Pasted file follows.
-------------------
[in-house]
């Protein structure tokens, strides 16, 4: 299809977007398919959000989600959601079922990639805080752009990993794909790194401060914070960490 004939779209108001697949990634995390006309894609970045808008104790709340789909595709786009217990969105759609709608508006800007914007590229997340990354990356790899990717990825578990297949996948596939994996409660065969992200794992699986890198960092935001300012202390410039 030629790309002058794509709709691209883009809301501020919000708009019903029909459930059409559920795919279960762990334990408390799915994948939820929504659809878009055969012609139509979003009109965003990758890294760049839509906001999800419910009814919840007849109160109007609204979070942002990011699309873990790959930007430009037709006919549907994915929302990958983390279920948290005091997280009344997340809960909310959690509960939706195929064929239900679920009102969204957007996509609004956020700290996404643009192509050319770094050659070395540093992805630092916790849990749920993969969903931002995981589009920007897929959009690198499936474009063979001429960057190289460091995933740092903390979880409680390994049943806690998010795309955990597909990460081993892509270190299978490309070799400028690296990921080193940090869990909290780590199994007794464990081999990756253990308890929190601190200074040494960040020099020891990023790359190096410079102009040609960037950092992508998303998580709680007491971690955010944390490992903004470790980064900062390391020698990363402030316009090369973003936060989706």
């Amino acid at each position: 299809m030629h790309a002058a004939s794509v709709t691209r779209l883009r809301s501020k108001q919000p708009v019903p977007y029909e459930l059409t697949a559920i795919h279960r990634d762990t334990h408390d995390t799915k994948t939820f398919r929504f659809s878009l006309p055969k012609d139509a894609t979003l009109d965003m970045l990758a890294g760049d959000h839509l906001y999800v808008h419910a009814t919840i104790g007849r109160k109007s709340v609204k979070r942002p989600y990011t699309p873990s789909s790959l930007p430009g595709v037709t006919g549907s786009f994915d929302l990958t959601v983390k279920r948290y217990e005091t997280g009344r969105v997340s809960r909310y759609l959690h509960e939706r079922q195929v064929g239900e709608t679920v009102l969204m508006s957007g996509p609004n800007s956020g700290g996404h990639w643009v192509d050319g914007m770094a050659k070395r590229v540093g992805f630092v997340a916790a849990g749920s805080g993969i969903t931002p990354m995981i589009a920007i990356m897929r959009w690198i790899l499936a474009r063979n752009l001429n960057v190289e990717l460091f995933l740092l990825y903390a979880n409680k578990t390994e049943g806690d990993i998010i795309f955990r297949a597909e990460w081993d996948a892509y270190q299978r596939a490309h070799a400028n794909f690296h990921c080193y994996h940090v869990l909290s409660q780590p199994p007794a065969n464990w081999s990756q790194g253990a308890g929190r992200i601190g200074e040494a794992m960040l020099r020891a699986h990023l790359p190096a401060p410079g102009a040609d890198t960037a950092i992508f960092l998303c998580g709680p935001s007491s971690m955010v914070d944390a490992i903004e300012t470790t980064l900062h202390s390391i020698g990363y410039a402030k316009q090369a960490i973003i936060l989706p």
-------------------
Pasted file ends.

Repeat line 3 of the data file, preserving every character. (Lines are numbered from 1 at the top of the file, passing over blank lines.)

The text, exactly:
């Amino acid at each position: 299809m030629h790309a002058a004939s794509v709709t691209r779209l883009r809301s501020k108001q919000p708009v019903p977007y029909e459930l059409t697949a559920i795919h279960r990634d762990t334990h408390d995390t799915k994948t939820f398919r929504f659809s878009l006309p055969k012609d139509a894609t979003l009109d965003m970045l990758a890294g760049d959000h839509l906001y999800v808008h419910a009814t919840i104790g007849r109160k109007s709340v609204k979070r942002p989600y990011t699309p873990s789909s790959l930007p430009g595709v037709t006919g549907s786009f994915d929302l990958t959601v983390k279920r948290y217990e005091t997280g009344r969105v997340s809960r909310y759609l959690h509960e939706r079922q195929v064929g239900e709608t679920v009102l969204m508006s957007g996509p609004n800007s956020g700290g996404h990639w643009v192509d050319g914007m770094a050659k070395r590229v540093g992805f630092v997340a916790a849990g749920s805080g993969i969903t931002p990354m995981i589009a920007i990356m897929r959009w690198i790899l499936a474009r063979n752009l001429n960057v190289e990717l460091f995933l740092l990825y903390a979880n409680k578990t390994e049943g806690d990993i998010i795309f955990r297949a597909e990460w081993d996948a892509y270190q299978r596939a490309h070799a400028n794909f690296h990921c080193y994996h940090v869990l909290s409660q780590p199994p007794a065969n464990w081999s990756q790194g253990a308890g929190r992200i601190g200074e040494a794992m960040l020099r020891a699986h990023l790359p190096a401060p410079g102009a040609d890198t960037a950092i992508f960092l998303c998580g709680p935001s007491s971690m955010v914070d944390a490992i903004e300012t470790t980064l900062h202390s390391i020698g990363y410039a402030k316009q090369a960490i973003i936060l989706p």